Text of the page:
Now that Jim's gotten whatever out of his system, it's off to the diamond mines. We get plenty of presumably documentary footage that establishes the squalor of the setting. While Arthur inquires about diamonds, Terry goes deeper into the jungle and Caribe indulges his hunting impulse. Then he seems to snap when he sees Terry washing a cut foot in a stream. He drops his prize and grabs her, hauling her to shore as Art and Jim freak out. But when he explains that Terry was wading barefoot, Jim lectures her about the danger of eels and other creatures.

Caribe invites the gang to his place. On the way, he explains about his name, tells Terry that she's also a hunter, albeit with a camera, and expounds his spiritual principles:

I can taste the very soul of every animal I hunt....What I hunt becomes a part of me, lives on in me. Someday I'll be outhunted and I'll become a part of that hunter. But the hunt will go on.

As further illustration, he bags a vulture and gets slapped by Terry for his trouble. He explains that he has to try out a new gun for his upcoming hunt of "El Tigre," which we later learn is a jaguar that he saved from an anaconda once upon a time. Meanwhile, Jim's finally ready to learn why Terry hates guns. Arthur explains that she saw her drunken mother blow her dad's brains out one fine night. "I guess that explains it," Jim concedes. "Does it?" Arthur wonders.

Now things fall apart. While Art and Jim travel on the river, Caribe stalks Terry on shore and rapes her. When Arthur finds out, he calls out Caribe and pursues him into the jungle with a machete. Caribe gets the drop on him, stabs him and kicks him into waters infested with ... piranhas! Fearing the worst, Jim urges Terry to flee with him, but now Caribe's blood is up, and he challenges Jim. He sets fire to a village so they'll have no hiding place, but Jim manages to wing him from ambush. But even a one-armed Caribe is more than a match for the unexpectedly feeble Pendrake. A drawn-out, one-sided battle ensues that seems only to amuse Caribe, leaving one person to save the day in perhaps predictably ironic fashion....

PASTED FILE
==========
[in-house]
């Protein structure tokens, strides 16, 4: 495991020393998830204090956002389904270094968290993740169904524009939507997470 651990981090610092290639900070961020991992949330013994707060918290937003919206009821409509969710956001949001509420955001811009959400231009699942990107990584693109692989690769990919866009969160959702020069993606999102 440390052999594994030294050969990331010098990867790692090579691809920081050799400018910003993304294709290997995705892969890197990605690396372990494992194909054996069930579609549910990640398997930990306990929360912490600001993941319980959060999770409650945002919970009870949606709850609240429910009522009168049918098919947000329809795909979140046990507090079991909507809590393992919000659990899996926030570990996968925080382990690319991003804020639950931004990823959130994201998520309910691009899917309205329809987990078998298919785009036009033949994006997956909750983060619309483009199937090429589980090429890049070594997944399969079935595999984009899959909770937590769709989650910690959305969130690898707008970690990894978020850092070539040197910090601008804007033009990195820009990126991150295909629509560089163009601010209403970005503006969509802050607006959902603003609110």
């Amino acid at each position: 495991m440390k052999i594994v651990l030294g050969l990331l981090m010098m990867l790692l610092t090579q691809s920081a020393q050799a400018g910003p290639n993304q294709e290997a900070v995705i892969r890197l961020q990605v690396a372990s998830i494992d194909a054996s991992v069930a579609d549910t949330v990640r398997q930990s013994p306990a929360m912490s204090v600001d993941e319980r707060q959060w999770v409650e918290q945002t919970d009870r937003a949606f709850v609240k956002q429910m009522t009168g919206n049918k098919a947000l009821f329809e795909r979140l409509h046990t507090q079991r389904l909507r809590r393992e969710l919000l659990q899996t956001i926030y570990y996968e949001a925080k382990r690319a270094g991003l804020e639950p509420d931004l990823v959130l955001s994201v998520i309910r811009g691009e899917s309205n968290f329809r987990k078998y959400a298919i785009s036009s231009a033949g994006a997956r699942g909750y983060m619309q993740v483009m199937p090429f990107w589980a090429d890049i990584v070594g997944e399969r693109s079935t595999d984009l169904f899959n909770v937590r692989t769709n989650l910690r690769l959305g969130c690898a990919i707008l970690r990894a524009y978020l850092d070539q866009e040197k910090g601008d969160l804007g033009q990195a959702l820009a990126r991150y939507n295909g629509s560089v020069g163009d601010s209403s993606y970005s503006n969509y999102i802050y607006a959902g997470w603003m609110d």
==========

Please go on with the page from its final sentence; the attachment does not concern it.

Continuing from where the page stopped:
It must be stressed again that Piranha (Piranha) is a very padded film. The odd thing is that I'd keep a lot of the location/travelogue footage and lose the motorcylce race. Low-budget location shoots like this one sometimes achieve an atmospheric minimalism that makes up for other lacks with a strong sense of place. It's also easier for films like this to attain that transcendent quasi-documentary state that enhances their interest for me. For me, also, the small cast in the convincingly isolated location enhances Caribe's menace; you get the feeling that it is muy peligroso to be around that guy. William Smith deserves credit for that, too. He's an on-and-off performer, but he was clearly on here, or on enough for the purpose. Ultimately, if you're more interested in mood and atmosphere than efficient storytelling, you may find this effort diverting. I'm not sure what it's doing in the Nightmare Worlds set, which has a sci-fi orientation, but I'd count it toward making that box worth its usually discounted price.

1 comment:

venoms5 said...

This played on a local channel back in the early 80's under the PIRANHA, PIRANHA title. I remember virtually nothing about it. William Smith has always been a favorite actor of mine though and he can usually be counted on as a bright spot in just about anything he appears in. RUN, ANGEL, RUN (1969) is another fine Smith role and one of the best of the biker flicks.